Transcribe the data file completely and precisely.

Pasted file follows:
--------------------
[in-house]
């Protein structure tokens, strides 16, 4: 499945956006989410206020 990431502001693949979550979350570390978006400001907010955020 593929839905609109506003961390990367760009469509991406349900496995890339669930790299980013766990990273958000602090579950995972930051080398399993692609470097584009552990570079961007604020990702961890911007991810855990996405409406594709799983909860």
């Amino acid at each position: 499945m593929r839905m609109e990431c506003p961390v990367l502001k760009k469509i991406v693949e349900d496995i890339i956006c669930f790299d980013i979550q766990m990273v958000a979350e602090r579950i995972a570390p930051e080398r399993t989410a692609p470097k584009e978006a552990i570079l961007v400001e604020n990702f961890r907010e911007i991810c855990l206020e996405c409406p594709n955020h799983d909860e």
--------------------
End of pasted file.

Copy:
[in-house]
């Protein structure tokens, strides 16, 4: 499945956006989410206020 990431502001693949979550979350570390978006400001907010955020 593929839905609109506003961390990367760009469509991406349900496995890339669930790299980013766990990273958000602090579950995972930051080398399993692609470097584009552990570079961007604020990702961890911007991810855990996405409406594709799983909860």
């Amino acid at each position: 499945m593929r839905m609109e990431c506003p961390v990367l502001k760009k469509i991406v693949e349900d496995i890339i956006c669930f790299d980013i979550q766990m990273v958000a979350e602090r579950i995972a570390p930051e080398r399993t989410a692609p470097k584009e978006a552990i570079l961007v400001e604020n990702f961890r907010e911007i991810c855990l206020e996405c409406p594709n955020h799983d909860e």